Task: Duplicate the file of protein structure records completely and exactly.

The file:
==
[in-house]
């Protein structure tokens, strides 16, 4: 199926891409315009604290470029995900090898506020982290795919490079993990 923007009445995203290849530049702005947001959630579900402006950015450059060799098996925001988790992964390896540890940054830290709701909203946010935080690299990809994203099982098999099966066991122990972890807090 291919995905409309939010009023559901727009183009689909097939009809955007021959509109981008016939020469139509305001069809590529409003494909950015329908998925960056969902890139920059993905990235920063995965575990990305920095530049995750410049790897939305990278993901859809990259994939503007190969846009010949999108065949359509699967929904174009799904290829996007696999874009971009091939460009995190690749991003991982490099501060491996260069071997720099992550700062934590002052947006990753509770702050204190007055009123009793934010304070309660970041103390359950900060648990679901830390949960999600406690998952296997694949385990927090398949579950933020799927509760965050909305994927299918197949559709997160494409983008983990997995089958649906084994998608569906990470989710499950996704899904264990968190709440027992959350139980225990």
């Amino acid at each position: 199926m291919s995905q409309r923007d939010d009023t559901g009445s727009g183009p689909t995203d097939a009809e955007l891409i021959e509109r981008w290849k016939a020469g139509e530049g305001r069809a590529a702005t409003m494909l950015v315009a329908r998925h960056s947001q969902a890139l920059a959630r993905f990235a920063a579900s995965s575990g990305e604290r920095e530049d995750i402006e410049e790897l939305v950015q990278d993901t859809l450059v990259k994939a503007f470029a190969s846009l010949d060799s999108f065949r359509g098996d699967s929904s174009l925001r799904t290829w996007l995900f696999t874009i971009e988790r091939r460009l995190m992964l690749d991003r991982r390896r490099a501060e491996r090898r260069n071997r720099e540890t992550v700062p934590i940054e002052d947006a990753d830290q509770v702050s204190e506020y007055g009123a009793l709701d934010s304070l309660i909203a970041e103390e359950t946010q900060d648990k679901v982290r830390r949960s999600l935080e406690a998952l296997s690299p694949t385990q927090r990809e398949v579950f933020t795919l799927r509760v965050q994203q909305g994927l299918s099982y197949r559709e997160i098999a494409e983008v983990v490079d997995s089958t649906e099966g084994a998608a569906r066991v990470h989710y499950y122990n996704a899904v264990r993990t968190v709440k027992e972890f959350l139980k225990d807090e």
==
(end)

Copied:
[in-house]
């Protein structure tokens, strides 16, 4: 199926891409315009604290470029995900090898506020982290795919490079993990 923007009445995203290849530049702005947001959630579900402006950015450059060799098996925001988790992964390896540890940054830290709701909203946010935080690299990809994203099982098999099966066991122990972890807090 291919995905409309939010009023559901727009183009689909097939009809955007021959509109981008016939020469139509305001069809590529409003494909950015329908998925960056969902890139920059993905990235920063995965575990990305920095530049995750410049790897939305990278993901859809990259994939503007190969846009010949999108065949359509699967929904174009799904290829996007696999874009971009091939460009995190690749991003991982490099501060491996260069071997720099992550700062934590002052947006990753509770702050204190007055009123009793934010304070309660970041103390359950900060648990679901830390949960999600406690998952296997694949385990927090398949579950933020799927509760965050909305994927299918197949559709997160494409983008983990997995089958649906084994998608569906990470989710499950996704899904264990968190709440027992959350139980225990």
């Amino acid at each position: 199926m291919s995905q409309r923007d939010d009023t559901g009445s727009g183009p689909t995203d097939a009809e955007l891409i021959e509109r981008w290849k016939a020469g139509e530049g305001r069809a590529a702005t409003m494909l950015v315009a329908r998925h960056s947001q969902a890139l920059a959630r993905f990235a920063a579900s995965s575990g990305e604290r920095e530049d995750i402006e410049e790897l939305v950015q990278d993901t859809l450059v990259k994939a503007f470029a190969s846009l010949d060799s999108f065949r359509g098996d699967s929904s174009l925001r799904t290829w996007l995900f696999t874009i971009e988790r091939r460009l995190m992964l690749d991003r991982r390896r490099a501060e491996r090898r260069n071997r720099e540890t992550v700062p934590i940054e002052d947006a990753d830290q509770v702050s204190e506020y007055g009123a009793l709701d934010s304070l309660i909203a970041e103390e359950t946010q900060d648990k679901v982290r830390r949960s999600l935080e406690a998952l296997s690299p694949t385990q927090r990809e398949v579950f933020t795919l799927r509760v965050q994203q909305g994927l299918s099982y197949r559709e997160i098999a494409e983008v983990v490079d997995s089958t649906e099966g084994a998608a569906r066991v990470h989710y499950y122990n996704a899904v264990r993990t968190v709440k027992e972890f959350l139980k225990d807090e």